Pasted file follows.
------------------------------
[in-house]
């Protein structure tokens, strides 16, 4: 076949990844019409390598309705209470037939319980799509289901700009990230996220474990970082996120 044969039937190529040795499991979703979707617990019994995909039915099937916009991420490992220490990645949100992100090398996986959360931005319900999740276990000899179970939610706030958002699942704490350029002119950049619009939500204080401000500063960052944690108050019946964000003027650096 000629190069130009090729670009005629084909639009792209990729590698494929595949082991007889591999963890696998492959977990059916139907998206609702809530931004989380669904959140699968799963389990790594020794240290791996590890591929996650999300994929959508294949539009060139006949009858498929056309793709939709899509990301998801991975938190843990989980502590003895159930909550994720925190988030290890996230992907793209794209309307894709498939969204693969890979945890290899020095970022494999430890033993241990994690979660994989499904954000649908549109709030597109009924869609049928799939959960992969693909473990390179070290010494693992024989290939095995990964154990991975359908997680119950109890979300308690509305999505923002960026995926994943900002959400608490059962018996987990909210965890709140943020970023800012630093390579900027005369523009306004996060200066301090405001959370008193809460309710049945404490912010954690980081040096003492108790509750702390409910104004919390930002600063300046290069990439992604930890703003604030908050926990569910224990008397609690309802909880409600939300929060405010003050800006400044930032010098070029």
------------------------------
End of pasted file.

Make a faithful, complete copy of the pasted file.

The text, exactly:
[in-house]
């Protein structure tokens, strides 16, 4: 076949990844019409390598309705209470037939319980799509289901700009990230996220474990970082996120 044969039937190529040795499991979703979707617990019994995909039915099937916009991420490992220490990645949100992100090398996986959360931005319900999740276990000899179970939610706030958002699942704490350029002119950049619009939500204080401000500063960052944690108050019946964000003027650096 000629190069130009090729670009005629084909639009792209990729590698494929595949082991007889591999963890696998492959977990059916139907998206609702809530931004989380669904959140699968799963389990790594020794240290791996590890591929996650999300994929959508294949539009060139006949009858498929056309793709939709899509990301998801991975938190843990989980502590003895159930909550994720925190988030290890996230992907793209794209309307894709498939969204693969890979945890290899020095970022494999430890033993241990994690979660994989499904954000649908549109709030597109009924869609049928799939959960992969693909473990390179070290010494693992024989290939095995990964154990991975359908997680119950109890979300308690509305999505923002960026995926994943900002959400608490059962018996987990909210965890709140943020970023800012630093390579900027005369523009306004996060200066301090405001959370008193809460309710049945404490912010954690980081040096003492108790509750702390409910104004919390930002600063300046290069990439992604930890703003604030908050926990569910224990008397609690309802909880409600939300929060405010003050800006400044930032010098070029």